While much has been made of President Bush’s use of wiretaps for spying on suspected terrorists, the NSA and FBI are hardly the sole proprietor of clandestine technology. New-age wire tapping might be going on at any company using IP telephony.
Unbeknownst to most companies, just about any curious, technically savvy employee or visitor with ill intent, granted access by consent or force, might be able to do some serious damage with some simple freeware available on the Internet. While adequate physical security may prevent outside intruders from accessing key communication areas, often the threats that come from within require even more protection than basic perimeter security measures.
Vulnerability exampleConsider the following hypothetical scenario. Widget Ltd. is known to be a divestiture object for its parent holding company. The company’s workforce is scattered across the country, and the main headquarters building has a skeleton staff during normal business hours. After business hours, the only employee on the premises is a security officer.
John Green, an almost-executive who has been kept out of recent negotiations, decides to do a little of his own inspection to see if his personal investments in the company are safe. Since his office is in the executive wing and he is often the last person to leave, he feels safe taking a little adventure with the new IP telephony system the company recently had installed. He visits a local electronics store, purchases a small IP switch that supports port mirroring and puts the switch in line between the CEO’s administrative assistant’s workstation and the corporate LAN. Green configures the switch to mirror the port and forwards the packets from the port, into which the administrative assistant’s PC is connected, to his own PC. Using Ethereal, Green begins packet capture and analysis of the session initiation protocol (SIP) control signaling and voice media stream from that port.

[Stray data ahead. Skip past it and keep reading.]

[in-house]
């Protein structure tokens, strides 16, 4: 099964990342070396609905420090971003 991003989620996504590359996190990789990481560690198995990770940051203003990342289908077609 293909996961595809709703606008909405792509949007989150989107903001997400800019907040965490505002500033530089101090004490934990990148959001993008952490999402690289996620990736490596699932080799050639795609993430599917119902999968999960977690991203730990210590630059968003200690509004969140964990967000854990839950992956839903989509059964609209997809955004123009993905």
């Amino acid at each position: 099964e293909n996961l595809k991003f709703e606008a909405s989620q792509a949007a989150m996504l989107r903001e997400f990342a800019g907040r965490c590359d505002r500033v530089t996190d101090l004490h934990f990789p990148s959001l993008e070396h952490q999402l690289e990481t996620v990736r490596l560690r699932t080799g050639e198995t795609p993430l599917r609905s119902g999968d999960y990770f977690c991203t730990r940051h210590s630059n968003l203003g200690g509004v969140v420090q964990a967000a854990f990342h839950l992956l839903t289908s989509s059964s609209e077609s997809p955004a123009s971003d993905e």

What would Green be able to see in this scenario? Figure 1 below is a simple capture from Ethereal which is pretty typical of the session log.
Now examine the following example in Figure 2 below.
John now knows an external number that is being called from the CEO’s office and can access the actual session. What that means is that John actually can capture the packet load as a .wav file and replay and hear the conversation. The risk here is quite apparent.
This is a simple example of the important role physical security represents even with the latest high tech applications and how every employee needs to participate in implementation, not just the staff tasked with perimeter security. While there are many countermeasures that may be taken to resolve the identified vulnerability, none is more important than educating key personnel – those who might be a target for a wire tap – on how to avoid a breach.
Most companies have locked down the switch rooms that control LAN communications. Companies concentrate heavily on installing firewalls and intrusion prevention to ensure that external resources can’t compromise their confidential information. The same level of awareness and investment must be made inside the building where most vulnerability exists.
Five Top VoIP ThreatsA heightened awareness for voice over IP or VoIP can help ensure effective countermeasures are in place for what are considered the most costly threats:
- Denial of Service of voice call processing (disabling the call system).
- Confidentiality and Eavesdropping.
- Call Redirection (redirecting inbound or outbound calls to unscrupulous persons).
- Improper Design/Configuration of System (E911 calls mishandled; ineffective backup).
- SPIT – SPAM over IP Telephony. Since VoIP is free it would be easy to enable a machine to call everyone on the Internet.